The first Pole I met was a rather dour taxi driver who shepherded me to the Hotel Hetman in the Praga district slightly northeast of the town center and across the Vistula river. Are Poles dour, I wondered? That’s the first thing people want to know about any country: are the people friendly? I don’t like to generalize about entire populations but I can note that Poles have not acquired the habit of grinning at strangers even in the “service professions” probably because of years of Communism. Their initial presentation tends to be sober but invariably I found that they responded instantly and warmly to the slightest hint of a smile. As my trip progressed and I was forced to rely on locals to untangle language difficulties and the inevitable travel dilemmas, I found everyone I ran across patient and helpful.
The Hotel Hetman is an elegant Art-Deco style hotel initially built in 1898 when the Praga neighborhood was a lively part of central Warsaw. Bombing at the end of WWII eviscerated historic Praga. Rebuilt in a colorless style, only a few interesting streets remain but the Hotel Hetman was not on one of them. Nevertheless it was safe and only a couple of bus stops away from the Old Town. A self-service buffet across the street was ridiculously cheap and offered a selection of tangy salads involving beets, cabbage, herring, potatoes and corn as well as pierogi.
I was happy to eat and head to bed.
Before arriving, I began to read James Michener’s historical novel, Poland, which was a fun way to become acquainted with Poland’s tumultuous and colorful history. It accompanied me throughout the trip I can’t overstate how it deepened my appreciation for the country.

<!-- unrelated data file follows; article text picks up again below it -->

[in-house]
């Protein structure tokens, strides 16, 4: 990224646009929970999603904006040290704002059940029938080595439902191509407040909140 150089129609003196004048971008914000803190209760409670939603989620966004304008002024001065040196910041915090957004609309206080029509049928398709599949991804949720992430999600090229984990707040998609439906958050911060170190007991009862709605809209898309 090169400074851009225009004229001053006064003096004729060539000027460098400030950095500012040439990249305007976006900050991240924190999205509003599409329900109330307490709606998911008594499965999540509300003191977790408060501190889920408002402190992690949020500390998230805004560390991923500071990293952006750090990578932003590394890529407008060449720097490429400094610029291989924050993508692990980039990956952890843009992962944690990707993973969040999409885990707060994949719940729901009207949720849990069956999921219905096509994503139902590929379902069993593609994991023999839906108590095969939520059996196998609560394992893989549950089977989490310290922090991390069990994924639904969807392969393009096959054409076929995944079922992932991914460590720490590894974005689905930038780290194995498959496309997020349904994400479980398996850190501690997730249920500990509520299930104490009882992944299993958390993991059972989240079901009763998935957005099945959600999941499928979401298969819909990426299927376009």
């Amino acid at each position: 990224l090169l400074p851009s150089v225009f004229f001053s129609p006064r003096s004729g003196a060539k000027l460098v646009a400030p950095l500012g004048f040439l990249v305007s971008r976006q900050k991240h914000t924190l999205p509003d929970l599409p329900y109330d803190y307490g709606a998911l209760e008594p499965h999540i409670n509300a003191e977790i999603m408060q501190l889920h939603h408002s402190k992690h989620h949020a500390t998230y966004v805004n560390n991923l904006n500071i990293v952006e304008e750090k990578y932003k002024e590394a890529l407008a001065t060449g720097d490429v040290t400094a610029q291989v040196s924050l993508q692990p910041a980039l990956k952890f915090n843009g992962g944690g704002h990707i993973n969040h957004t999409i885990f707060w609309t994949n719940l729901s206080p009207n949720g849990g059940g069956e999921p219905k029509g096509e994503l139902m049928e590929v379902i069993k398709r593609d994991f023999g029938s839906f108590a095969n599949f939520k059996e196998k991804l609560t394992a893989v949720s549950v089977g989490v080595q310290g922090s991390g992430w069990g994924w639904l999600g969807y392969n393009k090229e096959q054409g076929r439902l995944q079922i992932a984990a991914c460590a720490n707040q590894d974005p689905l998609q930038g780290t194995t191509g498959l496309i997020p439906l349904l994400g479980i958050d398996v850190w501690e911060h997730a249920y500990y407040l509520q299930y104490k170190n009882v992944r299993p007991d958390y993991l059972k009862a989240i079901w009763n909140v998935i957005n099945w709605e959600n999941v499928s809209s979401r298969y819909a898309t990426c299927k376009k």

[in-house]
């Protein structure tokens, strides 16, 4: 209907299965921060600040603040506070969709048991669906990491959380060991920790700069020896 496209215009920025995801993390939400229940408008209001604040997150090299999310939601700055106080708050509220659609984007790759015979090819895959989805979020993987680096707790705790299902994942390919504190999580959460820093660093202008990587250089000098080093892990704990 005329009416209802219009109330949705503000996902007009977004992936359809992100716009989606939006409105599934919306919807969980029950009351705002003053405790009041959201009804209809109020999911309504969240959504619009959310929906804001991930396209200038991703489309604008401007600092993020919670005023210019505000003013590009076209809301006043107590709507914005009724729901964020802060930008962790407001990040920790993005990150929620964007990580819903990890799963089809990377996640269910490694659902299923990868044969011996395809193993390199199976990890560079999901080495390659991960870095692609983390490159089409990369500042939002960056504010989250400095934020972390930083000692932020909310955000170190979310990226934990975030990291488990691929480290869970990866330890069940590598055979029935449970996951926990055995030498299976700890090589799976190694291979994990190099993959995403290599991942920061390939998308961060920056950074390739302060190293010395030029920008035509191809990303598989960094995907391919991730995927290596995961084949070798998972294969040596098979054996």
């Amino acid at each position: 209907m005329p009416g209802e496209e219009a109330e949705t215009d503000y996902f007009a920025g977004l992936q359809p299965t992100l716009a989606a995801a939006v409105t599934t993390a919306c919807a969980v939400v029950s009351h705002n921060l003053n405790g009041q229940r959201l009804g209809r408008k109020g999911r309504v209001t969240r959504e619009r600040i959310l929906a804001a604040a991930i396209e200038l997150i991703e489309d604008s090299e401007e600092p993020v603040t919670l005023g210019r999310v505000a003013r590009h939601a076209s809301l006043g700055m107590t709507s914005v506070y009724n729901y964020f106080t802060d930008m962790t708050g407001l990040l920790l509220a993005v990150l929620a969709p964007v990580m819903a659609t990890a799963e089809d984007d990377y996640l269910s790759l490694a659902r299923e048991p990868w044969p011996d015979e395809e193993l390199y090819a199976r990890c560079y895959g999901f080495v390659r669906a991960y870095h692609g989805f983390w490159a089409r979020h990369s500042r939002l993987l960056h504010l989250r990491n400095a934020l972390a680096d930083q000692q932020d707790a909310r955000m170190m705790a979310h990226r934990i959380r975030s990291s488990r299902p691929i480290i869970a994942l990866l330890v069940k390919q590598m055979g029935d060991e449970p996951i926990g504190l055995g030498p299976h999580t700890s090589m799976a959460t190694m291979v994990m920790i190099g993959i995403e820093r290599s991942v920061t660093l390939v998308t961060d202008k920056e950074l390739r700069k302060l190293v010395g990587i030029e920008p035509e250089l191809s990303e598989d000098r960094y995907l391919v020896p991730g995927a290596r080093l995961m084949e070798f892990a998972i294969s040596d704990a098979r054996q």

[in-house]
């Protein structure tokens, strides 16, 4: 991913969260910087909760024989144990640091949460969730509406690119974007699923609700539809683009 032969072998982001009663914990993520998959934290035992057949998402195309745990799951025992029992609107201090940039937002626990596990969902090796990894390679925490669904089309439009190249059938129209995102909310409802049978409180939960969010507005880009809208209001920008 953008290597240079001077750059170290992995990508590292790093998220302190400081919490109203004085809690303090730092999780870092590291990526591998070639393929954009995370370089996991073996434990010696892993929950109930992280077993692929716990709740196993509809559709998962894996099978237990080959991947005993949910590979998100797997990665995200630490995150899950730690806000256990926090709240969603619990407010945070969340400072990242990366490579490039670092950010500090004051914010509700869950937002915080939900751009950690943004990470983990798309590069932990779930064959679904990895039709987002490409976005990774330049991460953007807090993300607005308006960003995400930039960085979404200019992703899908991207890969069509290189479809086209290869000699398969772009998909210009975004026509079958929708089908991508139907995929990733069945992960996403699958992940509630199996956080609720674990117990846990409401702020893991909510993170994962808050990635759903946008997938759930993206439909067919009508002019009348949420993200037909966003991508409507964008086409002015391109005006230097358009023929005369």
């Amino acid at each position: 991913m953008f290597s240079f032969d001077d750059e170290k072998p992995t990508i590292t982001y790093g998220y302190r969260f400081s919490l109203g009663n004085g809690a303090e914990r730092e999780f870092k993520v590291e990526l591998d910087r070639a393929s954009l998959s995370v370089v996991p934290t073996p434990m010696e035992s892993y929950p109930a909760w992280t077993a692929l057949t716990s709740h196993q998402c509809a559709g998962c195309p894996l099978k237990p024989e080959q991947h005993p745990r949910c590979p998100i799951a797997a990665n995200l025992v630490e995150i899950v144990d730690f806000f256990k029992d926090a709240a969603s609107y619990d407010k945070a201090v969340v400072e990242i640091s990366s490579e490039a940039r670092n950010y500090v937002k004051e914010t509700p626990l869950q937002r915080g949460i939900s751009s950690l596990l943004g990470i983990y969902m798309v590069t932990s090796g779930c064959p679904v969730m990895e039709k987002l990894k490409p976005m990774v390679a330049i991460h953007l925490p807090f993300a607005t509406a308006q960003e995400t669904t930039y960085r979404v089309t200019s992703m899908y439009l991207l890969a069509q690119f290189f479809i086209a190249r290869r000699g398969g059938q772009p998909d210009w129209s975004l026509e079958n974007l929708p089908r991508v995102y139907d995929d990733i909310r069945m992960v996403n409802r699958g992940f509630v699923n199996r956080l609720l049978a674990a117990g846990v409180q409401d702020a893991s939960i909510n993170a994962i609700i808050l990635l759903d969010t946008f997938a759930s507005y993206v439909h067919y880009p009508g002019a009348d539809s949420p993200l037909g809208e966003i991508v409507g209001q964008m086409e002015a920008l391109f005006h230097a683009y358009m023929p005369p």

The day started with a light rain as I made my way to Warsaw’s Old Town, bombed to smithereens at the end of WWII and then patiently reconstructed stone by stone. The streets branched off from the main square with the Royal Castle. There were few tourists as I strolled past tiny shops and cosy cafes. The Old Town was small and bohemian but I sensed that Warsavians did their shopping and club-hopping elsewhere.
They did. I took one of the fast and frequent buses up the so-called “Royal Way” lined with handsome 15th-17th century buildings now turned into high-end shops, restaurants and cafes. I dropped into Specjaly Regionalne for an excellent borscht followed by a spinach salad with strawberries and goat cheese. The server was all “Hi! I’m Luke! I’m your waiter today!”
As elsewhere in the country, the trendiest places were serving pizza and pasta, not Polish food which is a shame because you can do just as much with pierogi as the Italians do with ravioli. In fact, a good pierogi is actually lighter than ravioli.
After lunch it was time for Warsaw’s highlight, the Royal Castle, now an excellent museum. Thanks again to James Michener for familiarizing me with the parade of Polish kings who lavishly outfitted the castle with Renaissance art and furnishings. Although infested with school groups, there were few other tourists and the audiotour made it possible to explore at my own pace.
For those who don’t know, the Polish royalty was immensely wealthy in the 17th and 18th centuries and its kings absorbed the best art and architecture from around Europe. Take a look here. The highlight for me was the Canaletto room with 22 paintings by the Italian master.
Dinner was in an unusual space run for the benefit of an Invalid Association. I was delighted to try the traditional sour soup served inside a bread bowl. This is a concept that deserves elaboration and expansion.
The little shot glass is filled with Soplica, a flavored vodka.